BULLYING PREVENTIONBullying is frequently noted as an example of disrespectful and aggressive behavior. The majority of bullying and harmful behavior happens in order to get attention, praise, or social status from bystanders, peers, or even the victim. An effective social culture has a formal process for limiting the social rewards available for bullying, and harmful behavior. We call this bullying prevention.
What is Bullying Prevention
Bullying has many formal definitions, but typically it is when someone repeatedly uses threats, intimidation or aggression to obtain objects, activities, or social gain from others. Bullying prevention focuses on the strategies for reducing bullying behavior by blending PBIS with explicit instruction and redefining the bullying construct. Teaching students to identify and respond effectively to the bullying and harmful behavior of others needs to match the students’ developmental level. The goal is the same – to reduce bullying behavior – but the process may look different across communities and across elementary, middle, and high schools.
There are four foundational elements of bullying prevention.
Everyone in school should know what it means to be respectful. They should know what it looks like and how it feels to be respected. On the other side, they also should be able to identify if, when, and how someone else’s behavior is inappropriate. School-wide definitions help everyone stay consistent.
Signals and Routines for Unwanted Behavior
Building on the school-wide foundation of expected behavior, all students should know the signal and routine to let someone know their behavior is unacceptable and needs to stop. The signal is something anyone can use anywhere, anytime. It’s short, easy to remember, and easy to do.
Responses to the Stop Signal
When a student signals a behavior is unwanted and needs to stop, other students need to know how to respond. Students should be taught appropriate responses that are calm and responsible.
The last routine to teach is how students can recruit help from an adult when they experience bullying, harassment, or intimidation.
Why Address Bullying Prevention?
Bullying most often involves student-to-student interactions, and is noted by the National School Safety Center as the “most enduring and underrated problem in U.S. schools.” Over and over, the effects of bullying have been documented:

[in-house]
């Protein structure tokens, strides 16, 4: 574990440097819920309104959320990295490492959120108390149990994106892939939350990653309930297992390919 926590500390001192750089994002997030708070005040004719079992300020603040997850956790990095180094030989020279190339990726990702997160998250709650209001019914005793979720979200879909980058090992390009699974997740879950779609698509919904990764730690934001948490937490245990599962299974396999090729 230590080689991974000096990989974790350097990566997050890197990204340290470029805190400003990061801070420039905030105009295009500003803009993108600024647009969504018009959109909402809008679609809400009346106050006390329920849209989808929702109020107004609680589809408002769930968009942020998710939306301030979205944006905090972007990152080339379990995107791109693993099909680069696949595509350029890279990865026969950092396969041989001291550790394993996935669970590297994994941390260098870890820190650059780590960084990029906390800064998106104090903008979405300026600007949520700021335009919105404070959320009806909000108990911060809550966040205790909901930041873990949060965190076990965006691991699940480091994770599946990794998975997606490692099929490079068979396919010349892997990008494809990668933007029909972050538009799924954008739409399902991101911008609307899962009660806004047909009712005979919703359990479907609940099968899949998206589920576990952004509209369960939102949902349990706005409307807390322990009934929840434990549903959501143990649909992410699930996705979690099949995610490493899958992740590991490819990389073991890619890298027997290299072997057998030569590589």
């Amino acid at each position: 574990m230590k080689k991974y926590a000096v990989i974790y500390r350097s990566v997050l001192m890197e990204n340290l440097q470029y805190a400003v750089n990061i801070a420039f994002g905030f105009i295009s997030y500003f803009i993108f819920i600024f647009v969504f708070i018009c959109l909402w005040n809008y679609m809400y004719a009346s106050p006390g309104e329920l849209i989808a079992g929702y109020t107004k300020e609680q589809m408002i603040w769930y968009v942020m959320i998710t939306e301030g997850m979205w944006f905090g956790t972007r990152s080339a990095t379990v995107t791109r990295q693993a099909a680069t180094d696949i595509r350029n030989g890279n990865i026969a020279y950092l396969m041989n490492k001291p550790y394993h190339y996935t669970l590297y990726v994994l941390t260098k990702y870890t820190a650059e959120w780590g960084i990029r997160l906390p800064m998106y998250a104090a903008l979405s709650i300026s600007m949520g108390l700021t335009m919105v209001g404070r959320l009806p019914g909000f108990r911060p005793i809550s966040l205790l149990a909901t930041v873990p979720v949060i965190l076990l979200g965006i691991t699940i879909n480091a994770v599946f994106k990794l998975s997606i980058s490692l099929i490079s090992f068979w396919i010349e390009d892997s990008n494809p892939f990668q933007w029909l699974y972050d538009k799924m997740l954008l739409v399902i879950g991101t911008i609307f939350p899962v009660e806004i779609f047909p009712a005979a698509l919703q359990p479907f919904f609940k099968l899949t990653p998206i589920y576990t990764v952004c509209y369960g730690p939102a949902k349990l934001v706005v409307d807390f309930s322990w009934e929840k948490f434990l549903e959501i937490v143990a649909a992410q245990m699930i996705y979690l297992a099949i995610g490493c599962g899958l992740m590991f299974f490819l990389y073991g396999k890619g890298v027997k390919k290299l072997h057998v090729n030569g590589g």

- In multiple surveys, 25% to 30% of students report experiencing bullying behavior in schools
- Both students who engage in bullying and students who experience bullying are more likely to experience school failure.
- Bullying is not done by a small number of students who are socially and emotionally isolated but is common across socio-economic status, gender, grade, and class.
This means every school would benefit from strategies to prevent bullying in their building as a way to increase student safety, prevent problem behavior, and improve student outcomes.
Bullying Prevention in a Tiered Framework
Not all students respond equally to bullying prevention strategies, for lots of reasons. Schools implementing PBIS will find it to be an effective framework for preventing and reducing bullying behavior in schools. The strategies listed here come from the resource Reducing the Effectiveness of Bullying Behavior in Schools.
All students and school personnel are taught directly and formally how to behave in safe, respectful, and responsible ways in every school setting. The emphasis is on teaching and encouraging positive social skills and character traits. At this tier, all students may also learn how to respond to the problem behavior of others.
Students whose behaviors don’t respond to Tier 1 support receive additional preventative strategies involving:
- Targeted social skills instruction
- Increased adult supervision and positive attention
- Specific, daily feedback on their behavioral progress
- Additional academic support, if necessary
Students who don’t respond to Tier 1 and 2 support receive intensive preventative strategies. This might include:
- Highly individualized academic and/or behavior intervention planning
- More comprehensive, person-centered, function-based wraparound processes
- School-family-community mental health support.
Getting Started with Bullying Prevention
The first step to starting bullying prevention in your school is to identify whether bullying behavior is a major concern in your building. How often does bullying happen at your school? How many students are involved either as someone demonstrating bullying behavior or as a target of the behavior? Decide as a leadership team whether it is important to you to invest in prevention at your school.
Teaching students formal skills and routines for responding to the problem behavior of others is more than bullying prevention. Even if bullying is not a targeted priority for a school, your school’s Tier 1 PBIS systems should include:
- A school-wide approach for identifying if, when, and how the behavior of others is inappropriate.
- Specific routines for indicating someone’s inappropriate behavior should stop.
- Formalized strategies students can use to get help from adults when aggression, intimidation or harassment continues.
These procedures should be relevant in all school settings – formal and informal – and address expectations for online interactions, as well as rumors, and face-to-face interactions.
Bullying Prevention Self-Assessment
This 12-item self-assessment may be used by school teams (typically with their coach) to determine if the core features of an effective bullying prevention system are in place. Self-assessment may be used.
- Proactively identify what a school is already doing well
- To select components that need to be adopted/added
- As a way to assess/evaluate if implementation efforts result in the core features of bullying prevention being adopted and used successfully.